Bring Your Questions for "the Baseball Economist"
Diehard baseball fans know that the season doesn’t really end with the World Series. It just downshifts a bit, as J.C. Bradbury explains in his new book Hot Stove Economics: “The final out of the World Series marks the beginning of baseball’s second season, when teams court free agents and orchestrate trades with the hope of building a championship contender. The real and anticipated transactions generate excitement among fans who discuss the merit of moves in the arena informally known as the ‘hot stove league.'”
Chapters in the new book:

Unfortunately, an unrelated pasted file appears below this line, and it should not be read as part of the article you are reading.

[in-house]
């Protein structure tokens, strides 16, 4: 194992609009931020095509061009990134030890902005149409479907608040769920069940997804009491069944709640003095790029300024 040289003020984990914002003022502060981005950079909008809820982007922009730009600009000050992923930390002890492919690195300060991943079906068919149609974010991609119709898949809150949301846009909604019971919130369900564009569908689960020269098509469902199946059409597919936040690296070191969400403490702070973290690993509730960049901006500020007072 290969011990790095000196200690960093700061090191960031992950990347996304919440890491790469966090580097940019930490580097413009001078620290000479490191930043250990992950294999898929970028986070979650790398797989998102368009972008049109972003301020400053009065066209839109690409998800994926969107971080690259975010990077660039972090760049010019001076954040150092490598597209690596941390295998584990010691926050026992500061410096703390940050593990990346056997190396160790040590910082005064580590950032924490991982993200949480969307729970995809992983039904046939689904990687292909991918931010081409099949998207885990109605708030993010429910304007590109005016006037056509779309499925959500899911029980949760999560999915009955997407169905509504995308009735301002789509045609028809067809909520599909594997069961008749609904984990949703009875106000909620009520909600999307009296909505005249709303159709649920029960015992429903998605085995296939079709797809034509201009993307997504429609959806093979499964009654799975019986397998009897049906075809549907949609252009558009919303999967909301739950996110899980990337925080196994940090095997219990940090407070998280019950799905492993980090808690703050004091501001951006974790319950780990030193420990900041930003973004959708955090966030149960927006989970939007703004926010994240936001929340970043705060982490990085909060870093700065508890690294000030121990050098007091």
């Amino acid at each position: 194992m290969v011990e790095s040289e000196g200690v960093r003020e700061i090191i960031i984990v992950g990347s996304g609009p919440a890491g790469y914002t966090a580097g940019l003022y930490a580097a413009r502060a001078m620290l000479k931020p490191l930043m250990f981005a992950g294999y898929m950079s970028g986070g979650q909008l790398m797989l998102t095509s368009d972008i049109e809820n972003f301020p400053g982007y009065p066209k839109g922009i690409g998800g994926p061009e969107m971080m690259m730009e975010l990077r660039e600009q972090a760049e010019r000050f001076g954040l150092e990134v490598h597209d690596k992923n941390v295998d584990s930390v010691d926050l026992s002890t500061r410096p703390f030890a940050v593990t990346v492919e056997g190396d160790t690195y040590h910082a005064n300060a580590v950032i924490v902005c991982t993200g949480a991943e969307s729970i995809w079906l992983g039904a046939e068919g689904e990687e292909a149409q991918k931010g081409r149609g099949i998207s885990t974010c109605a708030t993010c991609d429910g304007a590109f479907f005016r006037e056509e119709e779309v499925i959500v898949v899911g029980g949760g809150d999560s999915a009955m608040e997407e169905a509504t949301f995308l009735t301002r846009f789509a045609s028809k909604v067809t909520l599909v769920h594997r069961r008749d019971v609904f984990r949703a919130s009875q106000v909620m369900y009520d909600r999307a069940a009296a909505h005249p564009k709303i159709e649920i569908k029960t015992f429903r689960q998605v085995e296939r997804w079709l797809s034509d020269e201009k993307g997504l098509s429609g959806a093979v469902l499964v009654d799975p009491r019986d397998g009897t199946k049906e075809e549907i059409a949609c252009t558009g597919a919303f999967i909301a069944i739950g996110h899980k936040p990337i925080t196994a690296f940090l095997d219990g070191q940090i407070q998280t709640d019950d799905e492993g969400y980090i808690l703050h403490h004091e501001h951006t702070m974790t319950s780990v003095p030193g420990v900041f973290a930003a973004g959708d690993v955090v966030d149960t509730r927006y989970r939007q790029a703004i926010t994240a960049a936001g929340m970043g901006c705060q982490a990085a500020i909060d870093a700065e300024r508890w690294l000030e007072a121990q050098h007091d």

1. Why Johnny Estrada Is Worth Kevin Millwood: Valuing Players as Assets
2. Down with the Triple Crown: Evaluating On-Field Performance
3. A Career Guide from Little League to Retirement: Age and Success in Baseball
4. Putting a Dollar Sign on the Muscle: Valuing Players
5. Duds, Deals, and Caveats: What Do the Estimates Reveal?
6. Winning on a Dime: The Best and Worst Managed Franchises of the Decade
7. Is C.C. Sabathia Worth $161 Million? Valuing Long Run Contracts
8. You Don’t Need a Name to Be Traded: Valuing Minor-League Prospects
Bradbury is an associate professor at Kennesaw State University. You may have heard him comparing baseball managers to U.S. presidents in our “How Much Does the President Really Matter” podcast. He also contributed to our “What’s Derek Jeter Worth?” quorum.
And now, just in time for the Baseball Winter Meetings, Bradbury is here to field your burning off-season baseball questions. Ask away in the comments section below and, as always, we’ll post his answers shortly.